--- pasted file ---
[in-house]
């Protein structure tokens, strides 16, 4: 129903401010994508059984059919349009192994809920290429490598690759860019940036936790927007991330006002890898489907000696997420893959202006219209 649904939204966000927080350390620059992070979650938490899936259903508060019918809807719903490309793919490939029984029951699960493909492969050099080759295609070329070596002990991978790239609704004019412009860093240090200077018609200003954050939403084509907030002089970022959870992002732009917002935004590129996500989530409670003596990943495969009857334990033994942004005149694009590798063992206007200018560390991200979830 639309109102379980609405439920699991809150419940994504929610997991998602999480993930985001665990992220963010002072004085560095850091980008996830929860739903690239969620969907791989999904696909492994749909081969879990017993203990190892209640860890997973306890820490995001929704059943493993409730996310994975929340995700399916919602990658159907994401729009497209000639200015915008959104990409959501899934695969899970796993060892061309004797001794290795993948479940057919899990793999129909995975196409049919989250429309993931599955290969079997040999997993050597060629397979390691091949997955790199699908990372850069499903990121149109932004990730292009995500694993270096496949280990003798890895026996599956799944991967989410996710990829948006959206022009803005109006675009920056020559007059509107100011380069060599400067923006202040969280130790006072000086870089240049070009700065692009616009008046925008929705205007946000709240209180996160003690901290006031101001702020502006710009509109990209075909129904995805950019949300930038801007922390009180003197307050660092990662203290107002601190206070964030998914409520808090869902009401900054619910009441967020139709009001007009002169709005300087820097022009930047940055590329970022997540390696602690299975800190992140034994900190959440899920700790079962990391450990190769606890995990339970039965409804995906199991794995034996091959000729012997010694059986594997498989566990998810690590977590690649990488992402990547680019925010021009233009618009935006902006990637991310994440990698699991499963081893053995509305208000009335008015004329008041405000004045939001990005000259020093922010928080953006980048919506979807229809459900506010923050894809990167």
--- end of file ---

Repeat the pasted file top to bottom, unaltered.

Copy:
[in-house]
């Protein structure tokens, strides 16, 4: 129903401010994508059984059919349009192994809920290429490598690759860019940036936790927007991330006002890898489907000696997420893959202006219209 649904939204966000927080350390620059992070979650938490899936259903508060019918809807719903490309793919490939029984029951699960493909492969050099080759295609070329070596002990991978790239609704004019412009860093240090200077018609200003954050939403084509907030002089970022959870992002732009917002935004590129996500989530409670003596990943495969009857334990033994942004005149694009590798063992206007200018560390991200979830 639309109102379980609405439920699991809150419940994504929610997991998602999480993930985001665990992220963010002072004085560095850091980008996830929860739903690239969620969907791989999904696909492994749909081969879990017993203990190892209640860890997973306890820490995001929704059943493993409730996310994975929340995700399916919602990658159907994401729009497209000639200015915008959104990409959501899934695969899970796993060892061309004797001794290795993948479940057919899990793999129909995975196409049919989250429309993931599955290969079997040999997993050597060629397979390691091949997955790199699908990372850069499903990121149109932004990730292009995500694993270096496949280990003798890895026996599956799944991967989410996710990829948006959206022009803005109006675009920056020559007059509107100011380069060599400067923006202040969280130790006072000086870089240049070009700065692009616009008046925008929705205007946000709240209180996160003690901290006031101001702020502006710009509109990209075909129904995805950019949300930038801007922390009180003197307050660092990662203290107002601190206070964030998914409520808090869902009401900054619910009441967020139709009001007009002169709005300087820097022009930047940055590329970022997540390696602690299975800190992140034994900190959440899920700790079962990391450990190769606890995990339970039965409804995906199991794995034996091959000729012997010694059986594997498989566990998810690590977590690649990488992402990547680019925010021009233009618009935006902006990637991310994440990698699991499963081893053995509305208000009335008015004329008041405000004045939001990005000259020093922010928080953006980048919506979807229809459900506010923050894809990167």